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Halloween Countdown, Day 24


Originally uploaded by steve4710
LITERATURE OF THE DAY: Today's story is "The Spirit's Whisper" by the ever-spooky J. Sheridan Le Fanu (1814-1873).


Excerpt from "The Spirit's Whisper" by J. Sheridan Le Fanu:
Yes, I have been haunted!—haunted so fearfully that for some little time I thought myself insane. I was no raving maniac; I mixed in society as heretofore, although perhaps a trifle more grave and taciturn than usual; I pursued my daily avocations; I employed myself even on literary work. To all appearance I was one of the sanest of the sane; and yet all the while I considered myself the victim of such strange delusions that, in my own mind, I fancied my senses—and one sense in particular—so far erratic and beyond my own control that I was, in real truth, a madman. How far I was then insane it must be for others, who hear my story, to decide.

Read the complete story.


Next, here's a classic scene with Lon Chaney's Phantom of the Opera for your Friday:

LINKS OF THE DAY: Today I'd like to recommend some Halloween-appropriate music that's available for free listening online. I hope you enjoy it!

* One of my favorite groups to listen to during the Halloween season is Nox Arcana. Whether you want music inspired by the Grimm Brothers, Edgar Allan Poe, and H.P. Lovecraft, or music inspired by pirates, vampires, and haunted houses, their albums are a perfect backdrop to October. You can listen to many of their songs at their website.




* Celebrating its 10th year on the air, "Out ov the Coffin" is a specialty radio program hosted by D.J. Ichabod. What was born as a means of spreading dark and esoteric music to the Nashville area is now available to the whole world over the web, both as a live stream and an archived show. Last year's special Halloween show included "guest cameos" from Boris Karloff, Vincent Price, and Bela Lugosi! This radio program is great fun, and it's brought to you by WRVU, broadcasting from my alma mater, Vanderbilt University. Go 'Dores!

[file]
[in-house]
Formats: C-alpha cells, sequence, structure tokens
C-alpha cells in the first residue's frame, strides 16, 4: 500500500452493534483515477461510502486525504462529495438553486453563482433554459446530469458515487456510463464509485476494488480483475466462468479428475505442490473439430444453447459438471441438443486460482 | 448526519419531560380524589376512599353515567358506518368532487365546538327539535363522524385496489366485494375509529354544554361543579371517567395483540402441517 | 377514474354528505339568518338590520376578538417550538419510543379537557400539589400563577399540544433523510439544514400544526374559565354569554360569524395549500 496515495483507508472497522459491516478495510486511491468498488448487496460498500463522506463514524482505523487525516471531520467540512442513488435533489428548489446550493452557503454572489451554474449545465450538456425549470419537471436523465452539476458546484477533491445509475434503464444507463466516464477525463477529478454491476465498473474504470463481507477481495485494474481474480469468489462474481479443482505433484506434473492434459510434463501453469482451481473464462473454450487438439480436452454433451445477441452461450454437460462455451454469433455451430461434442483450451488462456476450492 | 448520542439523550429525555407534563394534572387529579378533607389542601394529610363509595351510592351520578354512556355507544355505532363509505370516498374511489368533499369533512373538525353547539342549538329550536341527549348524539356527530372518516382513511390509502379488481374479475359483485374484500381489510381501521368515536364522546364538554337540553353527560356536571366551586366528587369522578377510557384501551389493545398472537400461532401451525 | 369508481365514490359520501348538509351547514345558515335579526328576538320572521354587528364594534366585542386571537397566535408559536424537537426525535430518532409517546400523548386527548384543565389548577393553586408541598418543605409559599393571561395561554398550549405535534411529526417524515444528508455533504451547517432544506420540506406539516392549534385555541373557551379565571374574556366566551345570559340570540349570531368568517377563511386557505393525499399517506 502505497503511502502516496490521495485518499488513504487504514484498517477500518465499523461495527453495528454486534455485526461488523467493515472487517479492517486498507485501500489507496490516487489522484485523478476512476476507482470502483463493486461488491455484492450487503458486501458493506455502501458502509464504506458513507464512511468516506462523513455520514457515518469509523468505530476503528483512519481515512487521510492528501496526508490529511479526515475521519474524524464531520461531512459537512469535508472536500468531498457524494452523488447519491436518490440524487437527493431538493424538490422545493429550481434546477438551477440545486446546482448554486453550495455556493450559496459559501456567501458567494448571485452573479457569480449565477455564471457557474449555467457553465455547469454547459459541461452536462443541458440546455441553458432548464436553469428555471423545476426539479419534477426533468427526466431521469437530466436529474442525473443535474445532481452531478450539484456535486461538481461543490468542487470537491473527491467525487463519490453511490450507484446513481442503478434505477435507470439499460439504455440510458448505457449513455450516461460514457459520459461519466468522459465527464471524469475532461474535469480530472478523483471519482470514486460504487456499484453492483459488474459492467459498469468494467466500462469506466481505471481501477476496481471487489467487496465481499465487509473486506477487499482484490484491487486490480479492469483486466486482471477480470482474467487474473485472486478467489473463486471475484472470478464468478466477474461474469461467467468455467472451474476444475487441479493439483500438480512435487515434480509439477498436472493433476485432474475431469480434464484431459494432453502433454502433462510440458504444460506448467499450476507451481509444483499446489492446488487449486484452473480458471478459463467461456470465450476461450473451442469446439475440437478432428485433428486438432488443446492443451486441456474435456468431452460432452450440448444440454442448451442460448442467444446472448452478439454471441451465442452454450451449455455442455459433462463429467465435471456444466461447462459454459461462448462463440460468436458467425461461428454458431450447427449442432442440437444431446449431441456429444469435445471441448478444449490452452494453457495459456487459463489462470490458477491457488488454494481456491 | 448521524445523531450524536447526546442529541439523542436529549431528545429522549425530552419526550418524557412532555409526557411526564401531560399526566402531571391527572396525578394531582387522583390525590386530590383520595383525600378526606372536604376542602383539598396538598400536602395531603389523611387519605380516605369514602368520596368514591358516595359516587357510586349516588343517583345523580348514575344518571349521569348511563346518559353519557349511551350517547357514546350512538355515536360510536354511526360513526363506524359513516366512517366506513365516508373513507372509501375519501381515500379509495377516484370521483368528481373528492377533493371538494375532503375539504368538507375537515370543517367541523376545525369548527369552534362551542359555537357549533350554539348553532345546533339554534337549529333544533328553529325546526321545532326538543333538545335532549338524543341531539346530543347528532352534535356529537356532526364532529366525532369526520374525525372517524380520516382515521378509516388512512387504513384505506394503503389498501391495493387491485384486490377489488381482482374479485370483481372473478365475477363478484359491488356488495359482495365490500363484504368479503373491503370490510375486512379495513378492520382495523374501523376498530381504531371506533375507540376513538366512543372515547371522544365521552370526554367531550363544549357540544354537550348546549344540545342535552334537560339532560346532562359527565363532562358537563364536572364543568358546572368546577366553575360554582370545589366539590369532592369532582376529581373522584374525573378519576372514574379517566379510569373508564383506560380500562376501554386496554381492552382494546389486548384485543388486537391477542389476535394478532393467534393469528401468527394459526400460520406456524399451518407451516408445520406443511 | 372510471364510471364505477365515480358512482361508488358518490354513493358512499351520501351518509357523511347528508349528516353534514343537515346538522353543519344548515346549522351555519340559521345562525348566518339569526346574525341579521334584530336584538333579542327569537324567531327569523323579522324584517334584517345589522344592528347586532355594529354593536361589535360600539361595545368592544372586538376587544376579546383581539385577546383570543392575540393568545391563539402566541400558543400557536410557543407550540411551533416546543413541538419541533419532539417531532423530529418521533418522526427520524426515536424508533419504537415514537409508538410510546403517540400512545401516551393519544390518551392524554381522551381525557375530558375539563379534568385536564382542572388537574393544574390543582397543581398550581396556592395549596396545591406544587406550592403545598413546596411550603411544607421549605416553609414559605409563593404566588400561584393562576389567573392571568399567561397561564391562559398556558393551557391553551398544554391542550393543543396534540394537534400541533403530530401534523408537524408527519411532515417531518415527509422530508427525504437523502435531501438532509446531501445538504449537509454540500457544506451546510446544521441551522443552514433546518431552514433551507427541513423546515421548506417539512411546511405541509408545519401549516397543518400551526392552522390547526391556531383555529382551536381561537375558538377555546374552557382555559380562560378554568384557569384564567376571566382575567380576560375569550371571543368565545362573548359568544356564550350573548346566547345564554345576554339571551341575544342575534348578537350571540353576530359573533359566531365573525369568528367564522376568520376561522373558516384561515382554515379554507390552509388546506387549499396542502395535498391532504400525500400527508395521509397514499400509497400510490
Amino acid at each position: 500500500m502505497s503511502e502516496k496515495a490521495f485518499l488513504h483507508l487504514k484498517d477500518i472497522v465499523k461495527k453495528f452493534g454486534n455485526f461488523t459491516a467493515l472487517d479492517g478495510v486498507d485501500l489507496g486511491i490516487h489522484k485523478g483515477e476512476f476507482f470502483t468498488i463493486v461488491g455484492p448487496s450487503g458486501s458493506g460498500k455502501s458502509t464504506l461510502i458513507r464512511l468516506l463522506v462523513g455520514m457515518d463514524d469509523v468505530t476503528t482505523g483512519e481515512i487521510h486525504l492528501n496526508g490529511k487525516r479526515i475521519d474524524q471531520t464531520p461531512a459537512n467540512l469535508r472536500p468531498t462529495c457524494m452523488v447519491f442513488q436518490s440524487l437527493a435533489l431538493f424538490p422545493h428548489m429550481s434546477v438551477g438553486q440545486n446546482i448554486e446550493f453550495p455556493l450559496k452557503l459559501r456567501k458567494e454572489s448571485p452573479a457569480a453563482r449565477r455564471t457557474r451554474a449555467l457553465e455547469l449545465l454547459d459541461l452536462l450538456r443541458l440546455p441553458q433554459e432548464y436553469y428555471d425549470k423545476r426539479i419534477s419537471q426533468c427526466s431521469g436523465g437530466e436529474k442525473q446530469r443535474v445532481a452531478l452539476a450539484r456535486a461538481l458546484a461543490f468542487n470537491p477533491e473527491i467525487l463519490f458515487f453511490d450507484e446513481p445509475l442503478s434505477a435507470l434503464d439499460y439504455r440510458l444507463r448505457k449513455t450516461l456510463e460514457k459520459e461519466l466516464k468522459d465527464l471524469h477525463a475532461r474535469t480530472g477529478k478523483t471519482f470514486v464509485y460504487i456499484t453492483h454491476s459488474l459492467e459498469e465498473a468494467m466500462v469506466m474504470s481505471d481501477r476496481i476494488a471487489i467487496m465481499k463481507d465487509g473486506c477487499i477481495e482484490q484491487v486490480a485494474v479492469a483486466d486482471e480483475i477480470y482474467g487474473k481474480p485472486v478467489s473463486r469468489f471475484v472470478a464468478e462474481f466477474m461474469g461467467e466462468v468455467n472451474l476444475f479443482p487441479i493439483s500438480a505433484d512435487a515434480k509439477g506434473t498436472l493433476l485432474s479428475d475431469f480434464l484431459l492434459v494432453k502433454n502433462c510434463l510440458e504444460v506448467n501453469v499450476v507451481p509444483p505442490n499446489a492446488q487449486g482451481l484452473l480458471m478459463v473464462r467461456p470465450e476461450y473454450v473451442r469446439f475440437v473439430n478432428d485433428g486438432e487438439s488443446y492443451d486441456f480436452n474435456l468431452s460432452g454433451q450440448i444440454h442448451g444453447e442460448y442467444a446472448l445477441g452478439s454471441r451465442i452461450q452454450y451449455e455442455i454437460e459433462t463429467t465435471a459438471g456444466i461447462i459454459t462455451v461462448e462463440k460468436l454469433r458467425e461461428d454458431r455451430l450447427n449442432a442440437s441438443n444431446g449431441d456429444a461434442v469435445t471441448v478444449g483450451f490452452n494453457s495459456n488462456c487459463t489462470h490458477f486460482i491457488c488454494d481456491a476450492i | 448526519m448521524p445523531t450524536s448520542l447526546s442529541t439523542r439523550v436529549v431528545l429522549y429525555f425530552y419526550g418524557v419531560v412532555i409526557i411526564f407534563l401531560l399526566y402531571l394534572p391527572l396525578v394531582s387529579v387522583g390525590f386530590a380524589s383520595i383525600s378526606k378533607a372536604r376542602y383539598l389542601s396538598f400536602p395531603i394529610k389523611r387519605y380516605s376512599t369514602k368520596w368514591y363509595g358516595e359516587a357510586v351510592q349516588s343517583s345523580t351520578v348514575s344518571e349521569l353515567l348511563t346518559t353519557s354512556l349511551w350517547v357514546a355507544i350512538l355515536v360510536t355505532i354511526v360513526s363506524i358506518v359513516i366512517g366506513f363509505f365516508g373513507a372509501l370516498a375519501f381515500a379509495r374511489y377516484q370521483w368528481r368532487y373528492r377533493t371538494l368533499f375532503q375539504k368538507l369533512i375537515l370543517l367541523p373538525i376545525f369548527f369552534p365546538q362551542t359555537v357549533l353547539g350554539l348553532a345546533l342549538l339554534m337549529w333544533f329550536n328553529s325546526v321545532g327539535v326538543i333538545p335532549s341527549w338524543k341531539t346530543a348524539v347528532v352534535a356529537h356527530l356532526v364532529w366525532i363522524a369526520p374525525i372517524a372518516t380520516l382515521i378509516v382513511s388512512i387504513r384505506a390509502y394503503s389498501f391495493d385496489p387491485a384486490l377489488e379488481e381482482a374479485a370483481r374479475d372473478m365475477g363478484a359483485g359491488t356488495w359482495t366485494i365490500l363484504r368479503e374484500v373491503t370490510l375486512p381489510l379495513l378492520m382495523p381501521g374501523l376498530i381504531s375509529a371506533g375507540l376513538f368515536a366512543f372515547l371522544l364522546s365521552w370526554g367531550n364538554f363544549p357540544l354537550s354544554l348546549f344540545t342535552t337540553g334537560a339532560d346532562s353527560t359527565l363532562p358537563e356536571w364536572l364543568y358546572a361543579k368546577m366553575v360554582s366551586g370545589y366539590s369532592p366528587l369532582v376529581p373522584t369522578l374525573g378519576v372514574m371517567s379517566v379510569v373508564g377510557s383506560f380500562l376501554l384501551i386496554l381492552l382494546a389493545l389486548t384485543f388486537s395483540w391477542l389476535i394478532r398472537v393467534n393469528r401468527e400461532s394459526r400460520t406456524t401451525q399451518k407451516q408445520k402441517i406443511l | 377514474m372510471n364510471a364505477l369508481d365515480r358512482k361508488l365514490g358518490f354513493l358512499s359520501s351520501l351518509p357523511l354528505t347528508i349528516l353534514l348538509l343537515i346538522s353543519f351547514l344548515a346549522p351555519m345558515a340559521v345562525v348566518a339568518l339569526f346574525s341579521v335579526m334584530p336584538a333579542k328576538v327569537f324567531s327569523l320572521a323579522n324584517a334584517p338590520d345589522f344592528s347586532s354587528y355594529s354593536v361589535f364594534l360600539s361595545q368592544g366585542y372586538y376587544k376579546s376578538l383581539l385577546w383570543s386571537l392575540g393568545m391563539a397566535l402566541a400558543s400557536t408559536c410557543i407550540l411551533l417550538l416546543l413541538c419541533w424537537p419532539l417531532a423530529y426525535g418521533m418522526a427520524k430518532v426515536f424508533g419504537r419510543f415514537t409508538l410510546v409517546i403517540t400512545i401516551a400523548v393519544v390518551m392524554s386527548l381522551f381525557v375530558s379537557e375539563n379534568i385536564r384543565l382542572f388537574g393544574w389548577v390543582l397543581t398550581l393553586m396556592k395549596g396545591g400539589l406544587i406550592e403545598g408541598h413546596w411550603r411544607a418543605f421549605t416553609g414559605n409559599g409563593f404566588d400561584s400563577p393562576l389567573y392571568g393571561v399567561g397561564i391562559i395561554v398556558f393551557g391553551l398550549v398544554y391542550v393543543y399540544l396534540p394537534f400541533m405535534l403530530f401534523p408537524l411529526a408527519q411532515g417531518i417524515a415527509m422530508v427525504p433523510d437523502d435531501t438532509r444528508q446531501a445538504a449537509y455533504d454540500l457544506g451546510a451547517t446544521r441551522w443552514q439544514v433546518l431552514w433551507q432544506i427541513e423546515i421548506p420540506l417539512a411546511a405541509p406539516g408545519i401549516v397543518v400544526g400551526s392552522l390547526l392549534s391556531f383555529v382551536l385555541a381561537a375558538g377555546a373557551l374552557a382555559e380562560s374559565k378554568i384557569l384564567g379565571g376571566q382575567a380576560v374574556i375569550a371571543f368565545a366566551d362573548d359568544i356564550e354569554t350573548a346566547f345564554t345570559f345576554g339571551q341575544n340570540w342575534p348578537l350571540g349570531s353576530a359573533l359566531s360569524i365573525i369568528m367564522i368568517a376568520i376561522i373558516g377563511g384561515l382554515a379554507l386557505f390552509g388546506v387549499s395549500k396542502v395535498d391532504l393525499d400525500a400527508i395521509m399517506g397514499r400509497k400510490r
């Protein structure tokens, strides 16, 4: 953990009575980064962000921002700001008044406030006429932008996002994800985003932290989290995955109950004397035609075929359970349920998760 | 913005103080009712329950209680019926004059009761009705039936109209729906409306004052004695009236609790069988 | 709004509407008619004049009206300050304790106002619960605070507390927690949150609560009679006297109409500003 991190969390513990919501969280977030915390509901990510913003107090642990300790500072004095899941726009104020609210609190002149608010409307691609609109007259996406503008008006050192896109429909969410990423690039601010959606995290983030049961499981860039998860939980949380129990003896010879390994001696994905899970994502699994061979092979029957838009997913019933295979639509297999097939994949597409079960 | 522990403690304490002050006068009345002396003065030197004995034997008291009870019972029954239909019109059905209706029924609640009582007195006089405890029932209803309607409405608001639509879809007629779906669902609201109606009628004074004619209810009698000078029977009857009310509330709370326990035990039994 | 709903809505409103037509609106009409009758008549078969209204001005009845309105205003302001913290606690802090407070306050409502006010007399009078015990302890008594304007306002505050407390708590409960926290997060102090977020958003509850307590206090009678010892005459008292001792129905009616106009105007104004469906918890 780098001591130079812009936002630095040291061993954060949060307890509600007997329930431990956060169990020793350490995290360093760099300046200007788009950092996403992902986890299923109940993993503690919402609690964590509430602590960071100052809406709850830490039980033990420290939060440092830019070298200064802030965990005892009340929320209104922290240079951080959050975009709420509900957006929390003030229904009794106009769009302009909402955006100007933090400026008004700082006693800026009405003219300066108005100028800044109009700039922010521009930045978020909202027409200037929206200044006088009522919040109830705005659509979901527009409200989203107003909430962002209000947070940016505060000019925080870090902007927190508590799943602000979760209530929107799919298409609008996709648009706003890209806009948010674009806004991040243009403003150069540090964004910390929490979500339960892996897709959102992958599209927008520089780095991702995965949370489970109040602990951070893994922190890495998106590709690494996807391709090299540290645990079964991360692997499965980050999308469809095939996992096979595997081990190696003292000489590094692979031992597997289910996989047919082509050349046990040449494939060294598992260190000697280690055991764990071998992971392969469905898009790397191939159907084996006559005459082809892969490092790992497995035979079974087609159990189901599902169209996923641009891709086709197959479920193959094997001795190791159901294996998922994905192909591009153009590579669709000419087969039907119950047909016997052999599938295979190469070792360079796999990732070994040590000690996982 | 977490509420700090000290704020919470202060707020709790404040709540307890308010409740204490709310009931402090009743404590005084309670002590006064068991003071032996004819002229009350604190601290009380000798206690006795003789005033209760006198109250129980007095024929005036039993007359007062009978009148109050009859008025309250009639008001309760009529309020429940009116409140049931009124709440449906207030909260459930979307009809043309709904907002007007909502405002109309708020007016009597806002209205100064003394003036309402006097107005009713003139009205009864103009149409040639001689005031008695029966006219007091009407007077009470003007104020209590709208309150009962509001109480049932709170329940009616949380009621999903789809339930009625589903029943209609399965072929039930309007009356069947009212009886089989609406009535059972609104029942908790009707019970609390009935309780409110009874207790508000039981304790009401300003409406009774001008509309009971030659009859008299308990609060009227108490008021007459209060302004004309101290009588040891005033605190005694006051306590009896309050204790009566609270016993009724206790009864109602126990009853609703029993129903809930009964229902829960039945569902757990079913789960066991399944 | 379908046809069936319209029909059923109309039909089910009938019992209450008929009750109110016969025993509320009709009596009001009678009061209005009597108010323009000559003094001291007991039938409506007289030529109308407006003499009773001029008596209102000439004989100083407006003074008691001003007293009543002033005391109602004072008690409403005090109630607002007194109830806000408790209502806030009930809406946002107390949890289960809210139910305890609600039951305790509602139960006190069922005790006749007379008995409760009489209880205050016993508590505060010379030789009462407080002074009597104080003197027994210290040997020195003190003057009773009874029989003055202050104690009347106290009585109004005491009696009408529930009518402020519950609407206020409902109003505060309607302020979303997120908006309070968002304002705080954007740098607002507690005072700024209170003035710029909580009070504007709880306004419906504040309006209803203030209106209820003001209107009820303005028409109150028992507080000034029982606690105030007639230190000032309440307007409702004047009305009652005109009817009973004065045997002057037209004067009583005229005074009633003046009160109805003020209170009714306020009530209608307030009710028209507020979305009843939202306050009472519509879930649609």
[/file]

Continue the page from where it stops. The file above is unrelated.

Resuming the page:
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Comments

( 8 comments — Leave a comment )
vyrdolak
Oct. 26th, 2008 12:08 am (UTC)
I just can't read Le Fanu, his prose is more convoluted than Poe's!
eldritchhobbit
Oct. 26th, 2008 01:13 pm (UTC)
Oh no! Not even "Carmilla"? I love "Carmilla." Maybe, like Poe, he's even better heard than read; perhaps you'd like him more in audiobook form?
vyrdolak
Oct. 26th, 2008 04:54 pm (UTC)
I read that as a teenager and I was surprised at how obvious the lesbian themes were for the time, but other than that I thought it was overlong and boring.

Maybe I should try audiobooks, you certainly provide plenty of audiolinks to get me started.
vyrdolak
Oct. 26th, 2008 05:50 pm (UTC)
I wonder how many theatergoers fainted or had unseemly accidents during the unmasking scene when Phantom first hit the screens?


Kewl, the Devil's Grandmother! I remember seeing another picture from this TV show(?) in an old Famous Monsters of Filmland compilation!